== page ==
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Third IronLine ‘smoothest yet’

Kris Sampson, of South River, Ontario and his team roared over the trail at the IronLine Sled Dog Race on Jan. 31. In its first appearance at the event, Sampson’s team won the 10-dog pro class division.
IRON RIVER— Any endeavor that requires ample planning, tight organization and crisp execution will likely have its growing pains, especially in its early stages.
    It seems, however, that after its third installment, the IronLine Sled Dog Race has worked its way through that process quite well.
    The third IronLine was held Jan. 30-31, and both race organizers and competitors thought things went off very well.
    “I can honestly say that through the hard work of so many people in this community and these awesome mushers and volunteers, we had the smoothest IronLine that I’ve seen,” said race organizer Josh Brindle just prior to the event’s awards banquet. “Everybody’s having more fun because people have learned their roles.”
    “It’s an amazing race (with) great people who are very passionate about what they’re doing,” said Kris Sampson of South River, Ontario, who won the 10-dog pro class race. “It’s a great trail, well organized and there’s great competition. It’s just an all-around great event, and I’ll definitely be back.”
    This year, the festivities included an exhibition IronLine FatBike race on Saturday. Brindle said the inaugural bike race had 30 riders participate and was received well, though it is in its early developmental stages.
    Brindle, who took to his bike himself and rode the 40K trail, said he expects the bike race will return next year, with some likely changes.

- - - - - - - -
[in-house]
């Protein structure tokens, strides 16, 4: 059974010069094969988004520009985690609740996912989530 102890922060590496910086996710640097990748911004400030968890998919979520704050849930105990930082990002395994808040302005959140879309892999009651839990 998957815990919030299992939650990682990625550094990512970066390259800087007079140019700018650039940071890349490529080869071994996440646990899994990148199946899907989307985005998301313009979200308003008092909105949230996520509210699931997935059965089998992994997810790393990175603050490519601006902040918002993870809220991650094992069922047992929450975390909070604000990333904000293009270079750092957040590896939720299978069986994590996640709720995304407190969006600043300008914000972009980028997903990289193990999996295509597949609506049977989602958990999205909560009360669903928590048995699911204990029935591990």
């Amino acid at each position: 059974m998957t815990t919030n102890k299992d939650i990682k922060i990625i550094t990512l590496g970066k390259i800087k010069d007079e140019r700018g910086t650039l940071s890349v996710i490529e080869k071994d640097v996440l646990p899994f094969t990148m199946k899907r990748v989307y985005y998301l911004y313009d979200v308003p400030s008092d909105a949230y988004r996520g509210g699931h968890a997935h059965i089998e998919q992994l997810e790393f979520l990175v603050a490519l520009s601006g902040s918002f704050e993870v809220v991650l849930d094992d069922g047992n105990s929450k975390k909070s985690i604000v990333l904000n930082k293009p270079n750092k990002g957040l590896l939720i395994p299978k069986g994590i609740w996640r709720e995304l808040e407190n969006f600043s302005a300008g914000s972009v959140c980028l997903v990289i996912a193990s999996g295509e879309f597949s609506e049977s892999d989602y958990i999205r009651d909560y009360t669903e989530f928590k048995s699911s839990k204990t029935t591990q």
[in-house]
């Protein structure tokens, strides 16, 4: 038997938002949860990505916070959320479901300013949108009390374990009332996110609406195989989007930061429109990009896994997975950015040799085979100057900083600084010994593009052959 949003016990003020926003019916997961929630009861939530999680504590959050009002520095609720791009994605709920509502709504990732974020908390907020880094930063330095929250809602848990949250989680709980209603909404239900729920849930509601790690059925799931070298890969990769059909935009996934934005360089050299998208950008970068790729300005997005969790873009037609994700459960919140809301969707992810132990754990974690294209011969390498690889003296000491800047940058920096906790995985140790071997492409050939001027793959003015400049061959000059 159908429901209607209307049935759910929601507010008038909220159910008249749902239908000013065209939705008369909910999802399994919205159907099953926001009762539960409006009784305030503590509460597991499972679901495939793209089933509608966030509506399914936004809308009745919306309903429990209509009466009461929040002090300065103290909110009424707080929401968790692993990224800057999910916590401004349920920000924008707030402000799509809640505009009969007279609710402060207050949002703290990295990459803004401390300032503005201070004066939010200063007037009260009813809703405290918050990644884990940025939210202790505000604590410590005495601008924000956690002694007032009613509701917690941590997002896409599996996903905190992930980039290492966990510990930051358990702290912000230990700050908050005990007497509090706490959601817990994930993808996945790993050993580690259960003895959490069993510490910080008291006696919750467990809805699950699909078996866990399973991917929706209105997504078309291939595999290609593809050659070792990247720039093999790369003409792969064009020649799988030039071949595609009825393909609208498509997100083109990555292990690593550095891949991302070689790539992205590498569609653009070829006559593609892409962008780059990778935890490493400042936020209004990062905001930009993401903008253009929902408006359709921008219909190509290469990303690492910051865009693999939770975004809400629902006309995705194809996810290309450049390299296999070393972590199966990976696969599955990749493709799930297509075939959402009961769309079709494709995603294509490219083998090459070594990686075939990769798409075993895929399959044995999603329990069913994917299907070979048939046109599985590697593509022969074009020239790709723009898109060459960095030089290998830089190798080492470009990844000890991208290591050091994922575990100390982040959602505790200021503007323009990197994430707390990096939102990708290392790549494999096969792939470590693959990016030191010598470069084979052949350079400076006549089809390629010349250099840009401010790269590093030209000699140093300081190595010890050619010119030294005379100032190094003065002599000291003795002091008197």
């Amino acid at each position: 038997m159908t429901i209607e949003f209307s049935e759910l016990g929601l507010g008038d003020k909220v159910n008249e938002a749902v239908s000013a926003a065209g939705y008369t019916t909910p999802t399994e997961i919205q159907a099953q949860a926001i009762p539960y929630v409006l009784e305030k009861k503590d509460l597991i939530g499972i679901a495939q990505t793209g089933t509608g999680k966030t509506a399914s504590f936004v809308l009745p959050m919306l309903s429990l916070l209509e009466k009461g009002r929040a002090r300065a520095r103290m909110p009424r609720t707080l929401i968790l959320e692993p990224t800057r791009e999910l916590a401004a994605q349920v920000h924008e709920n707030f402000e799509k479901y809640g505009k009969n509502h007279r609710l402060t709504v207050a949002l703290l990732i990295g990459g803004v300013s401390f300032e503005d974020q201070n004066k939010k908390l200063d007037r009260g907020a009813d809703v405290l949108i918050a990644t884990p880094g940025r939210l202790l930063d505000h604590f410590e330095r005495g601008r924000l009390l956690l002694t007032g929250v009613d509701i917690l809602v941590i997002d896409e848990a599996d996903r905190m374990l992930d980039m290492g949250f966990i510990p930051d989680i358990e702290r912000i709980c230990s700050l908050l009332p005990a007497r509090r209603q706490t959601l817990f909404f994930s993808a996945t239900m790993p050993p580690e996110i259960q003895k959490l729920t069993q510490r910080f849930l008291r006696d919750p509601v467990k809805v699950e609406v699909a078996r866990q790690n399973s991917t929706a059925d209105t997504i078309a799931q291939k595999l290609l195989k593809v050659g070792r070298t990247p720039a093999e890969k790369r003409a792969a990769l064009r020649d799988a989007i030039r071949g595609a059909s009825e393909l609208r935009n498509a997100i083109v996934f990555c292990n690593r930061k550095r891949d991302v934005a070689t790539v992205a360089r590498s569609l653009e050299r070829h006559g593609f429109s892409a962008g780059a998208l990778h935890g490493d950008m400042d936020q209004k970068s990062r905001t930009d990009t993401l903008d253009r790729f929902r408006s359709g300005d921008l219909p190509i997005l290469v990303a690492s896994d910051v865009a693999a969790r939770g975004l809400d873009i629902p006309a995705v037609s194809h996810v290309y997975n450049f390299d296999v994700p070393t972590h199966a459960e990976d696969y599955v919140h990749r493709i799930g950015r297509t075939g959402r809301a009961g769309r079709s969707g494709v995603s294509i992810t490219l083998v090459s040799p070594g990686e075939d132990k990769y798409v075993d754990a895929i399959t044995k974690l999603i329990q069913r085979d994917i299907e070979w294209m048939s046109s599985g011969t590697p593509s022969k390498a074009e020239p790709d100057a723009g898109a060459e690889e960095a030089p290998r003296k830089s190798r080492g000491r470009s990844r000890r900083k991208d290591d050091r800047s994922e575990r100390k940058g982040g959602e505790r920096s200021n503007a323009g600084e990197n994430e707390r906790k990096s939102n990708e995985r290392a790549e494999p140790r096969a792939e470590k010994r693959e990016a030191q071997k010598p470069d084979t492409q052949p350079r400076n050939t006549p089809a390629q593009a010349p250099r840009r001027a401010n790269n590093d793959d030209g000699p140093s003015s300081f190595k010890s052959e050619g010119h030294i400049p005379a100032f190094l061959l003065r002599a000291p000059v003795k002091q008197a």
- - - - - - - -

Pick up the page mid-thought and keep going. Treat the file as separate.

“We’re probably going to go back to the drawing board and do some major changes, but that’s why we did an exhibition here. We are looking at going to a two-stage (race) like we do with the sled dogs. And we might go for a shorter main event if we use a lot of the same trail.”
    The sled dog races still form the core of the IronLine, and 28 mushing teams competed and finished one of the three races, which feature 4-dog teams, 6-dog teams or 10-dog teams.
    Sampson won the 10-dog race -- a two-leg, two-day event -- in his first appearance at the IronLine. He finished in an overall time of 6 hours, 13 minutes, 22 seconds, more than five minutes ahead of runner-up Frank Holmberg, who recorded a time of 6:18.43.
    “We started out slow (in Saturday’s leg) and tried to build the team into a rhythm,” said Sampson, who has been sledding for 10 years and racing for seven. “They found that rhythm and they held it.”
    Last year’s champion Joann Fortier finished third in 6:24.47.
    Another first-time IronLine competitor took first in the 6-dog race. Martha Schouweiler of Irma, Wis., finished in 3:57.54, ahead of Lynn Witte (3:58.50) and Mike Betz (4:11.51).
    Schouweiler said her team was comprised of four rookie yearlings and two veterans. She said she especially liked the trail and the fact that the event has a viewing post at George Young Recreation Complex for spectators.
    “I liked going through and seeing the old buildings and the towns as well as the woods,” said Schouweiler, who has been racing for 11 years and who has a kennel with her husband with 12 dogs in training. “Another big positive was the location so the spectators could come. Normally, it’s a horrible spectator sport, so (the organizers) have really tried to dial that in so that’s good.”
    Jesse Quayle of Champion repeated as winner of the 4-dog race. Quayle’s team finished in 0:59.38, in front of Dylan Grentz (1:02.56) and Teri Grout (1:05.33).
    Quayle said the IronLine is a favorite.
    “It’s probably one of the best races I’ve ever ran because of the trail,” said Quayle, who has been racing for three years. “And the people are so nice. I’ll definitely come back.”
    The exhibition fat bike race was won by Evan Simula of Marquette (no times were announced). Simula, who has been fat bike racing for four years, said he liked the course, though the temperatures in the high teens made the course a bit soft.
    “We’re not racing on dirt, so sometimes you get a fast (trail) and sometimes you get a slow one. But I think the (race) went well. I think one thing to note was the start-finish area with the packed snow gate. That looked really cool with the coffee shop and the tent.
    “A lot of races, you don’t have something like that.”
    The weekend’s festivities concluded with an awards banquet at George Young’s.